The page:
“Washington’s workers’ compensation system is failing both employers and employees,” said Holmquist Newbry, chair of the Senate Commerce and Labor Committee. “It takes nearly twice the national average to return an injured worker to work in Washington. Rather than focusing on getting well so they can go back to their job, too many injured workers get trapped in an unresponsive system. In the worst cases, many workers are left with no option but a lifetime disability pension, which prohibits them from ever returning to work, even if they would choose to do so.

“Injured workers deserve more options to pursue gainful employment upon recovery if they are willing and able.”

In addition to the Worker Recovery Act, the House Republican Caucus and Senate Majority Caucus “Jobs Now!” plan also includes many other bills. Today they highlighted:


· Senate Bill 6045/ House Bill 2192 (Sen. Sharon Brown /Rep. Norma Smith) – Promoting economic development through enhancing transparency and predictability of state agency permitting and review processes. The bill reflects the state auditor’s recommendations, published in December, on improving the timeliness and predictability of state agencies’ permitting. Its goal is to provide improved customer service and predictability for Washington job creators.  Providing businesses with better information early in the permitting process and improving overall timelines means cost savings for both the state agencies and the businesses they serve.

· Senate Bill 6495 (Sen. Holmquist Newbry) Establishing a temporary teen training wage and Senate Bill 6471 (Sen. Michael Baumgartner) – Creating a teen summer employment wage. During the past decade, Washington has consistently ranked among the top 10 states with the highest teen unemployment rate. The inability for teens to secure work experience results in decreased job opportunities in the future and harms an individual’s lifetime earning potential. SB 6495 would help combat teen unemployment by expanding the Department of Labor and Industries’ current sub-minimum wage for workers aged 16 to 19. SB 6471 would focus on incentivizing summer employment for teens.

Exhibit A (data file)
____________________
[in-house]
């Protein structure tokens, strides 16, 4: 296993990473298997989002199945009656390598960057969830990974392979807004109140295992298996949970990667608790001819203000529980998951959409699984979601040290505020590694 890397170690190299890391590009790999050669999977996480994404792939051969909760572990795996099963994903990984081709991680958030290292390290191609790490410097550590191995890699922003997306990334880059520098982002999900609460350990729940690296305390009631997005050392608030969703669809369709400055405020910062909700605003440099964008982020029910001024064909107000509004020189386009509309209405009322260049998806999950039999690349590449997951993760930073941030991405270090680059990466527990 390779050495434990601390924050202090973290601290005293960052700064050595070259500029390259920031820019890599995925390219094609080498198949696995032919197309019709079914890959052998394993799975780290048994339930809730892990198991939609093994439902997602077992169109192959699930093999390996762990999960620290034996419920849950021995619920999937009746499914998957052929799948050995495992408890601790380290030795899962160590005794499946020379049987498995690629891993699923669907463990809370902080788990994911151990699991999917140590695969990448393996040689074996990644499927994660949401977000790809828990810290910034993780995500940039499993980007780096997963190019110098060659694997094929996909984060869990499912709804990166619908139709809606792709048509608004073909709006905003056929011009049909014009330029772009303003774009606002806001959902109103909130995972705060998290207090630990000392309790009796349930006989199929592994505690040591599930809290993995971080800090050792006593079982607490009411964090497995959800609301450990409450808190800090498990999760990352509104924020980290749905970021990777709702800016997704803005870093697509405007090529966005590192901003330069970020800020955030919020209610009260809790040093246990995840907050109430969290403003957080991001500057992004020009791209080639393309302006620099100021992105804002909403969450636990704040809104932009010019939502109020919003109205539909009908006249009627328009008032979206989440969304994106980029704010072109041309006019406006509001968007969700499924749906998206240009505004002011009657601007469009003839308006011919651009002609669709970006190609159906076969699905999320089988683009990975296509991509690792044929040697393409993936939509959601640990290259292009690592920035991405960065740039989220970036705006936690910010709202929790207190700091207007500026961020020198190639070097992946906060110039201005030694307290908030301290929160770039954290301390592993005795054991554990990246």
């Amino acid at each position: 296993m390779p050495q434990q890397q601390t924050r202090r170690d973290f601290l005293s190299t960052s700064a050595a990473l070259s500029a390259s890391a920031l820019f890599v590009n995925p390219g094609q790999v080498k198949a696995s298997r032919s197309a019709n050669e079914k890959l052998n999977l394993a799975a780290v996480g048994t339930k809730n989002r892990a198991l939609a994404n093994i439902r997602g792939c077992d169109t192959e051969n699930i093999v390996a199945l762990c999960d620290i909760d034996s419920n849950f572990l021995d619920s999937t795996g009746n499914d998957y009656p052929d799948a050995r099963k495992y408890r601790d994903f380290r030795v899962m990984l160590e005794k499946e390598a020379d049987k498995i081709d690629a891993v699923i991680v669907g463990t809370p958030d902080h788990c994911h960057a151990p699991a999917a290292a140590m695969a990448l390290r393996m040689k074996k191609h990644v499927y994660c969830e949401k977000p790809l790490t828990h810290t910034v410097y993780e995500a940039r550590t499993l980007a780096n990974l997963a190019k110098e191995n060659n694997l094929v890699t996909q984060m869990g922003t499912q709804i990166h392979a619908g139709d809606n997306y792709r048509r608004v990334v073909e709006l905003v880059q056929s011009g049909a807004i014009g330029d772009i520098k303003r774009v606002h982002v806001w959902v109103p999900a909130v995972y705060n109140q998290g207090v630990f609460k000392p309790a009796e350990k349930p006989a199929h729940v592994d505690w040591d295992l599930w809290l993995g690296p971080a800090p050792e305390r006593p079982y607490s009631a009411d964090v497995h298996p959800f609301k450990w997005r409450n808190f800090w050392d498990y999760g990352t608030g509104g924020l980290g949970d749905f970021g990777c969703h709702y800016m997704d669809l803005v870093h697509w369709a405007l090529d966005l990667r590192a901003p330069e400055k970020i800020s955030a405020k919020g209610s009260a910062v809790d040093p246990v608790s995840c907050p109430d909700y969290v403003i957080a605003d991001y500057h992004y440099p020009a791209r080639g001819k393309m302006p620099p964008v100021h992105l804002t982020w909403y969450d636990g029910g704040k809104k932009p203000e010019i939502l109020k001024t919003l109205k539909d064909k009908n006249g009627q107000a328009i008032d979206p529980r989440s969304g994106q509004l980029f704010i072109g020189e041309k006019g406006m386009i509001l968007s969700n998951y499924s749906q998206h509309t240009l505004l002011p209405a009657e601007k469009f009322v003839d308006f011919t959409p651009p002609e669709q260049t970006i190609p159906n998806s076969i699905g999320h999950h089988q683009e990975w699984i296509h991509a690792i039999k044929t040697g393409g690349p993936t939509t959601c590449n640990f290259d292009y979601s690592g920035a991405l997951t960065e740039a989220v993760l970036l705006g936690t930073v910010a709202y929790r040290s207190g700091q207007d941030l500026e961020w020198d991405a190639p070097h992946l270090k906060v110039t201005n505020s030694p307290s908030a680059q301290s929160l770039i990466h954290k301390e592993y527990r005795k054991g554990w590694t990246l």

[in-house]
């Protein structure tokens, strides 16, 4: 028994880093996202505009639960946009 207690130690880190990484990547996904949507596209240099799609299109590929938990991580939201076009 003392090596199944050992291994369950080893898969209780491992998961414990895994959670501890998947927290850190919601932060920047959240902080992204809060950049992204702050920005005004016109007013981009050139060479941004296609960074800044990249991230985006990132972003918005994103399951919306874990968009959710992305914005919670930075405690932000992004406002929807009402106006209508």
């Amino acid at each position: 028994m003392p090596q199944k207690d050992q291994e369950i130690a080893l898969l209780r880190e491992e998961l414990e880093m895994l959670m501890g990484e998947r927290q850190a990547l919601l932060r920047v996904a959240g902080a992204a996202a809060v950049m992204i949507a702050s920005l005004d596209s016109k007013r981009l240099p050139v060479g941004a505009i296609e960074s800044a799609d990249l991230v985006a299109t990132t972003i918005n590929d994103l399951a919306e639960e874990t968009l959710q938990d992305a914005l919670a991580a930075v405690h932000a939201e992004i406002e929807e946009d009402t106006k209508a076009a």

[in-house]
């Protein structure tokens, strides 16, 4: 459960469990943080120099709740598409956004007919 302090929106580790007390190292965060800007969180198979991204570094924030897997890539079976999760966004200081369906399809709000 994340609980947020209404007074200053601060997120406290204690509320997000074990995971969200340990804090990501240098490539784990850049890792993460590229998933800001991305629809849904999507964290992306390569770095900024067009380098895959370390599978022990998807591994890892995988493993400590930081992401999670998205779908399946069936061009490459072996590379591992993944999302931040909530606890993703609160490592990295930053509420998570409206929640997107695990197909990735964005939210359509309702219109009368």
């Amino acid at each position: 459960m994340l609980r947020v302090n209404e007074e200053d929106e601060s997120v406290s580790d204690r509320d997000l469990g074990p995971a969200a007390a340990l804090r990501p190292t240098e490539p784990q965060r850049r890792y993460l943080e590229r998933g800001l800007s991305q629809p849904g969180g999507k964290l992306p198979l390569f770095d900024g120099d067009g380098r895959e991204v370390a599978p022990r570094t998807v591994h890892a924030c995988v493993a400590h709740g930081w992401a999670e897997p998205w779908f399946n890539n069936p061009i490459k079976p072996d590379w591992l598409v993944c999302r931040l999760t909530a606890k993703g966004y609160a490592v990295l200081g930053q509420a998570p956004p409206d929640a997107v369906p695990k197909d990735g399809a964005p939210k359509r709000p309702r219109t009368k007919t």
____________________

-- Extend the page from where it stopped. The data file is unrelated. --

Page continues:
· House Bill 2204 (Rep. Manweller) – Reestablishing the rural county sales and use tax exemption program. Manufacturers in counties with a population density of fewer than 100 residents per square mile (plus Island County) – meaning 31 of 39 Washington counties – would be eligible for the tax relief. The bill specifies that the public-policy objective is to encourage private-sector investment, diversify state employment opportunities and create jobs in rural counties by reinstating the program for 10 years. These changes would take effect July 1.

· House Bill 2693 (Rep. Ed Orcutt) – Amending the definition of “commercial airplane” for specific tax preferences to include other types of commercial aircraft to encourage the migration of good-wage jobs in the state. The bill expands aerospace tax preferences to include engineering, manufacturing, and repairing of commercial rotorcraft as well as research and design pertaining to them.

“The Legislature now has an opportunity to prove that Olympia finally gets it,” said Holmquist Newbry. “Jobs have to be priority number one.”